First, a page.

Tuesday, September 16, 2014

The Saysayemay

So it sounds like Jeremiah is having problems uploading pictures. Hopefully we can pictures soon. But it is just great to hear from him.:)

That's how it's pronounced in Spanish here. The CCM! Holy cow I can't believe I've been here a week. It feels more like years. It's already kinda hard to remember exactly what home was like! Not really - I love you all and I miss you all. Thanks so much for the letters and e-mails. I could spend all P-Day writing this post, but we've got other things to do. Where to begin...

On the Plane

I have to get out my journal because I can't even remember...OK, here we go. So on both the plan to Atlanta and the one to Mexico City I got the whole row to myself, which was awesome! It took loads of pictures in the clouds. This was the first time I'd flown since like 8th grade, so it was super fun for me. At Atlanta, I managed to find some other elders - Elders Enosa, Wilky, and Phipps. They were cool - Elder Phipps is going to my own mission, actually. Then we flew down on the same plane. I was a little worried about customs and stuff. And of course I didn't fill out my sheet in pen. So when I went up to the desk the guy took a glance at it and slashed a big X in it, then told me something in Spanish. He pointed me to a place where I could fill it out again, though, so that's what I did, and thankfully got back through.

Then was the most eventful car ride of my life. There were six of us elders (we met two more at the airport) and the driver crammed into the mission van. And Mexican drivers are craaazy. There were a multitude of times where I thought "there's no way we can make that gap" or "that bus is totally going to hit us." I and the other elders were bracing ourselves constantly. But we made it ok! I guess that's just the way it is here in Mexico. They don't use turn signals often - they just make a go for it. And so everyone just drives crazy. You know it's a problem when there are more rows of cars on the road than there are lanes. I wish I could've taken pics, but I didn't want the other elders to think I was weird or something...

First Day

The first couple days are a lot of meetings, and so they kinda drag on a little. Meetings on safety, on the campus, this and that...and I couldn't find mi compaƱero. So it was this elaborate dance of switching off with elders to go places so that everyone always had a companion. I eventually found him that night! And the next morning we found out he was our District Leader! I like him - he's a good guy, maybe a little (or a lot) more energetic/crazy than I am, but he's good. He's obedient and he works hard (when he's focused). That might be one of the hardest things about a mission. All of you know I kinda like to do my own thing, and so learning to adjust to a companion will be difficult. But I think I'm starting in a good place.

Spanish Woes

Now that I'm in the thick of things, it's Spanish classes all day. The teachers all teach in a mix of Spanglish or even just straight Spanish. And the second day (the first FULL day) you have to teach your first investigator. In Spanish.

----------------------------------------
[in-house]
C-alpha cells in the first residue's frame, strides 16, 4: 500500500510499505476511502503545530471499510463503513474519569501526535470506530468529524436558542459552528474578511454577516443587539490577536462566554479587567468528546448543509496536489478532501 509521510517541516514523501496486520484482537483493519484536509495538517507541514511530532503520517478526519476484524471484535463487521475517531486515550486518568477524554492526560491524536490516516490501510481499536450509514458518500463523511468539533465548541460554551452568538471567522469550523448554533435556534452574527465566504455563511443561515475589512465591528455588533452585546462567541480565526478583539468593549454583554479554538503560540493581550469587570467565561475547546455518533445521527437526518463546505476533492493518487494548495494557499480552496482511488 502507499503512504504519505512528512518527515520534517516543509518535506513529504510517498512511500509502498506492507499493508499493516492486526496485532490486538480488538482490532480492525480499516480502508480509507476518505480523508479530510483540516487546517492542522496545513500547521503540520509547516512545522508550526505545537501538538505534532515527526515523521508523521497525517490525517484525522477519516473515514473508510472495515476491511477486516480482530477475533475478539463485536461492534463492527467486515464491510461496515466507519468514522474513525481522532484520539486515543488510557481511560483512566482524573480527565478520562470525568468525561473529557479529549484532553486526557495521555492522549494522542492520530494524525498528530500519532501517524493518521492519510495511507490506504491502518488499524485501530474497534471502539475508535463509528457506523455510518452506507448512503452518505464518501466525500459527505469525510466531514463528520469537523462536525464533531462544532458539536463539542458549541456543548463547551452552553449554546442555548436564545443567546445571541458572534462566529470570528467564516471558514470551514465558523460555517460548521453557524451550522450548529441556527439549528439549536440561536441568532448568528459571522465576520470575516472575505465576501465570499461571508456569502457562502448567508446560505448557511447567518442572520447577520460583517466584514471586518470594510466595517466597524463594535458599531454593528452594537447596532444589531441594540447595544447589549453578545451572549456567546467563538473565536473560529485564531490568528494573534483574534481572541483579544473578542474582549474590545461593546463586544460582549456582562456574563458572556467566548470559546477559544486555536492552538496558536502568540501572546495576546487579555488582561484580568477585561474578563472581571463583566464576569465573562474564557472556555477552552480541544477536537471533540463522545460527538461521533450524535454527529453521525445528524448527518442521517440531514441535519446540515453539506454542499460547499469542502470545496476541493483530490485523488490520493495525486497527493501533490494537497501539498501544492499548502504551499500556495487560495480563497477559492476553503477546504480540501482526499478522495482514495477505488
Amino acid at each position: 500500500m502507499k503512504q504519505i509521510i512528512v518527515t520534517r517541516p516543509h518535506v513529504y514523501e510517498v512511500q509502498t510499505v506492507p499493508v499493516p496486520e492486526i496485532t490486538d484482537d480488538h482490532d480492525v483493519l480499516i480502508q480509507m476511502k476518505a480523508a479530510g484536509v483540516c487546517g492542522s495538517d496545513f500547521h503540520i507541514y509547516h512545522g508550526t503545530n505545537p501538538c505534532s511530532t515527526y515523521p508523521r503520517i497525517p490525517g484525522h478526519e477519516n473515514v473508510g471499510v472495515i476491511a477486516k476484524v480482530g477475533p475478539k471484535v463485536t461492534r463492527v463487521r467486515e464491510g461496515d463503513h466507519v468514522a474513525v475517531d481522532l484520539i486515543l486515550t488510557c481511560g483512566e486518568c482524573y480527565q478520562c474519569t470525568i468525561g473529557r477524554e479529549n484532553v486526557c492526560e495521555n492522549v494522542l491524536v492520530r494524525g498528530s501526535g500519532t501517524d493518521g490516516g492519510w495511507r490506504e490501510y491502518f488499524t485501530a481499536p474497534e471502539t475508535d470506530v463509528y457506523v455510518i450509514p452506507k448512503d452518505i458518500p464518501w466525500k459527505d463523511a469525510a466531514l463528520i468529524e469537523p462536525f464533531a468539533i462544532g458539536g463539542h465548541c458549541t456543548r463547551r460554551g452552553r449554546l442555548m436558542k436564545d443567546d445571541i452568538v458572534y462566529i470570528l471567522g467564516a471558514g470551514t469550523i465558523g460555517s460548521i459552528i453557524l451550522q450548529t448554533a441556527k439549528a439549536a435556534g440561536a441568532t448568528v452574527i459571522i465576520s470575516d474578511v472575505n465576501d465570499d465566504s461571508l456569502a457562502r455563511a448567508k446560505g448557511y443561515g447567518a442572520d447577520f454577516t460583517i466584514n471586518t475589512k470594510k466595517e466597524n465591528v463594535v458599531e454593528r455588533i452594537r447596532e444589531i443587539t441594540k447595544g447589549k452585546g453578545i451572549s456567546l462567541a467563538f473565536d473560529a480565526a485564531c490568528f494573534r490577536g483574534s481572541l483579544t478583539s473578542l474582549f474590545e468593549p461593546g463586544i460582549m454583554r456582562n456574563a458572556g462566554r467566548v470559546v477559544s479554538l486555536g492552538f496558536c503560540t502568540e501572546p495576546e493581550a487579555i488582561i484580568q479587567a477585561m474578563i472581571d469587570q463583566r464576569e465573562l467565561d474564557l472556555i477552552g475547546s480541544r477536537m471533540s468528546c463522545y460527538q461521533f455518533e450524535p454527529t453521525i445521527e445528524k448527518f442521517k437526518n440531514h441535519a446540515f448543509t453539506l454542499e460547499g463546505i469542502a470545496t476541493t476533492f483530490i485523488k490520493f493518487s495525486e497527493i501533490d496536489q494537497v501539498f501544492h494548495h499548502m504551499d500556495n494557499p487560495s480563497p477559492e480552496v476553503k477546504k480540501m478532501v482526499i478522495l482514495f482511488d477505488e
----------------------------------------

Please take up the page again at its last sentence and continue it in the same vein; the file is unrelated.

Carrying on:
It was pretty tough.

I'm so glad I did the work I did over summer, because my companion knows nothing. He took three years of German! That's ok, though. We can work through it. I can understand our investigator pretty well, and our 3rd lesson yesterday actually went pretty well. The biggest problem really knowing how to respond. My Spanish isn't quite there yet, and I can't really understand any of the native speakers when they're on full-blast Spanish mode...but it'll get there. I am learning so much every day. I'm getting a good amount of time studying (though it never feels like enough!).

We can do it. I just keep in my mind the promise in 1 Nephi 3:7. The Lord has prepared a way.

Some Things About Mexico

Yesterday/today was the celebration of Mexican Independence. We attended a ceremony full of dancing and singing yesterday - check out the Mexican anthem. It was pretty fun to sing, if a little hard to get the hang of. Several hundred missionaries belting out the second refrain of "y retiemble en sus centros la TIERRRRRR-A!" was a sight to behold in the auditorium.

There was fireworks all last night. Mi compaƱeros in mi casa (the house we stay in) had a little hard time sleeping. Well, we think there were fireworks. At pretty much all times of the day, every day, we can hear SOMETHING exploding. They know how to party here in Mexico.

The food isn't bad. Apparently it's not quite full-on Mexican, though. Which is probably good, because my companion has had diarrhea and one of my roommates was sick yesterday and Sunday.

It has rained almost every day here. I didn't expect that! It gets warm, sure, but the mornings are pretty chilly, too.

My birthday was great! All the elders en mi casa came and sang to me. And thanks for all the birthday wishes!

Ok my time is short. But let me tell you, this is hard. This is, and is going to be, the hardest thing I've done in my life. But it's worth it. Every day I relearn my purpose here. How important this message is. I keep thinking of the scripture, if I can bring just one person unto Christ...how joyful I would be. There's nowhere else I could be that is more important. There are people out there who, even though they might not know it, need to be saved. I wish I could spend a little more time on this spiritual thought, but really, that's the most important thing.

I don't know that I've ever cried so much. The Spirit can be so strong here, and come at the strangest of times, but it's comforting. I need that, I know. Heavenly Father's just letting me know each day that what I'm doing is the right thing. That I can have a difference in someone's life. I need to be here for others. I matter the least.

Elder Scanlan

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